#13 dojoboy

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Posted 23 April 2009 - 10:28 AM

View PostdevSin, on April 23rd 2009, 11:47 AM, said:

So in your mind, shaking a small electronic device that is displaying a picture of a random baby, white, I'm sure, is indicative of imminent real-world harm to the children? Really?

You either want Apple to be the puritanical arbiter of everything that will ever find its way onto the iPhone or you don't. If you're dismayed by the shaking babies, then you clearly do, and the next time you complain about the approvals process or an application that Apple didn't allow, you might want to take that into account.

And never forget: Even when approved by Apple, you have control over what applications are downloaded to your iPhone. Exercise it, and save your indignation for the people who shake real babies; I have no doubt the douches who wasted a buck on this junk app are never going to bother your kids.

In terms of an individual who is "well-adjusted" there is little concern.  However, a "well-adjusted" person likely would not be interested in such an app.

The point is the populace becomes desensitized to rude behavior and violence.  This permissiveness in the name of freedom is what undercuts all free societies after a certain point.  It is in the same vein as how email and texting has created a barrier between good manners and degrading behavior, leaving the perp under the impression he has no responsibility or he's just being funny so what's the big deal.

To say one has a right to download or not download is a convenient way of scapegoating responsibility.  Yes, we can watch a television channel or not, but the issue is who is actually watching it.  As a parent, I need to watch what I say and behave in a positive way that promotes similar behavior in my children.  The same is expected of businesses, but they hide behind "freedom" for profit.  If one does not have children, he or she is still responsible for, and to, the wider community.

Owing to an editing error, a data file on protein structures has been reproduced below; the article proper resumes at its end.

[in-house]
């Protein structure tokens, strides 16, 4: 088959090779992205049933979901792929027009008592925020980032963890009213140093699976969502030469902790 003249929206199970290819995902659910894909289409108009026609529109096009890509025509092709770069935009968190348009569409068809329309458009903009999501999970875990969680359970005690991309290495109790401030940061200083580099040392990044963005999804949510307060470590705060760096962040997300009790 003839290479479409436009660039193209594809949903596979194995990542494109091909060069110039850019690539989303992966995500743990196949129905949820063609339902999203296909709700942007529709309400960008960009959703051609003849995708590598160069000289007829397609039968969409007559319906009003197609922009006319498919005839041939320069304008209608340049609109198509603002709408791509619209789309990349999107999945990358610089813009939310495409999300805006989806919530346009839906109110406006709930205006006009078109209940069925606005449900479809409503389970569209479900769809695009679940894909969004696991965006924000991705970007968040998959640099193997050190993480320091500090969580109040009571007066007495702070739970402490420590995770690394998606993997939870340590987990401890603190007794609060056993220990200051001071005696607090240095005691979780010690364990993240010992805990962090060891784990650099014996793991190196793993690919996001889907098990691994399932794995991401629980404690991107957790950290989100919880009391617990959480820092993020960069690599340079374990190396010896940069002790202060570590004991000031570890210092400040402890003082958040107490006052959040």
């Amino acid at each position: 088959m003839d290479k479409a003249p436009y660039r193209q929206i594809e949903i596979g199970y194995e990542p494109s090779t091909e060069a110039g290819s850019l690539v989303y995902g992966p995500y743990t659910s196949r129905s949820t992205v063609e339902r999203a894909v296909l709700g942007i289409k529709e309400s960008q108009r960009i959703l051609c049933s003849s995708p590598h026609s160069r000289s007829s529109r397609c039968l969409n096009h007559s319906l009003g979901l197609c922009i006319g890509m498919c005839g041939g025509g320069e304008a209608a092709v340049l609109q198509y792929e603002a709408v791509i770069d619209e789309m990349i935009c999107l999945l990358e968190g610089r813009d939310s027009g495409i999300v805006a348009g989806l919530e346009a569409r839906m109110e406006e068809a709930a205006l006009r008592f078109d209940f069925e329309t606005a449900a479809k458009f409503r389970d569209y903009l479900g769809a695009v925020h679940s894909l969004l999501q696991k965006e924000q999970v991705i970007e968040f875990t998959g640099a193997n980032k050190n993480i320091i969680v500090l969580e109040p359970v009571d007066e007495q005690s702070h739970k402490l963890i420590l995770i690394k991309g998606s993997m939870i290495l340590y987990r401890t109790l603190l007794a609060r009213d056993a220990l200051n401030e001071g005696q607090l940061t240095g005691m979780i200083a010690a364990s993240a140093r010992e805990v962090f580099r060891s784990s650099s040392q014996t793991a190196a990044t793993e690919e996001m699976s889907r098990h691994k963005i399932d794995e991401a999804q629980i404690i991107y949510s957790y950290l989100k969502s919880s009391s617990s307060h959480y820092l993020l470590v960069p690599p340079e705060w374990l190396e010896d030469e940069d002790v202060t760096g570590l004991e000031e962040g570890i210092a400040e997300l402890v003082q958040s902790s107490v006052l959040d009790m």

View PostdevSin, on April 23rd 2009, 11:47 AM, said:

I have no doubt the douches who wasted a buck on this junk app are never going to bother your kids.

It's about all the kids, not just one's own.
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#14 teflon

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Posted 23 April 2009 - 10:46 AM

View PostdevSin, on April 23rd 2009, 04:47 PM, said:

You either want Apple to be the puritanical arbiter of everything that will ever find its way onto the iPhone or you don't.

As the content delivery service, and the controller of the iPhone platform, it is both Apple's right and their responsibility to filter what is available for purchase. Just as Microsoft, Sony and Nintendo all have control over what gets released on their platforms, and they have been known to filter inappropriate things such as Manhunt 2, Apple need to responsibly filter the app store.

What you seem to be suggesting is that Apple's decisions are completely rational in how they are applied, when the track record is that they aren't.
One week an email app is blocked because it duplicates core features of the iPhone, before being allowed through months later. The next week Opera is denied because it uses a web engine other than Apple's. They pull Twitter from the store because some people put up profanities on there, but then Apple somehow lets through an app where you shake a graphical representation of a baby to death?

wait, surely that last one should have been blocked for moral reason? Surely killing a baby is worse than swearing and apps of a pornographic nature (which are blocked)?

The fact that the app has now been removed shows that Apple made a mistake, but when they make a mistake like this after a series of apps have been subjected seemingly indiscriminate blocking from the store, you have to stop and think "wait, maybe Apple are going about this the wrong way".
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#15 Greg Grant

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Posted 23 April 2009 - 11:05 AM

View Postdojoboy, on April 23rd 2009, 09:28 AM, said:

It's about all the kids, not just one's own.

Apple needs a ratings system. Its brutally ironic that I can buy R rated movies like Sin City through iTMS but not a game with red blood. I don't demand all games be gorefests or cram in as much swearing as possible or nudity (although those things combined can make some great games like GTA series/God of War as well as some bad ones) it'd sure be nice to have the freedom for those. I'm an adult, I've been an adult for a long time now. I'm self actualized enough to realize what is and isn't detrimental to me and my health.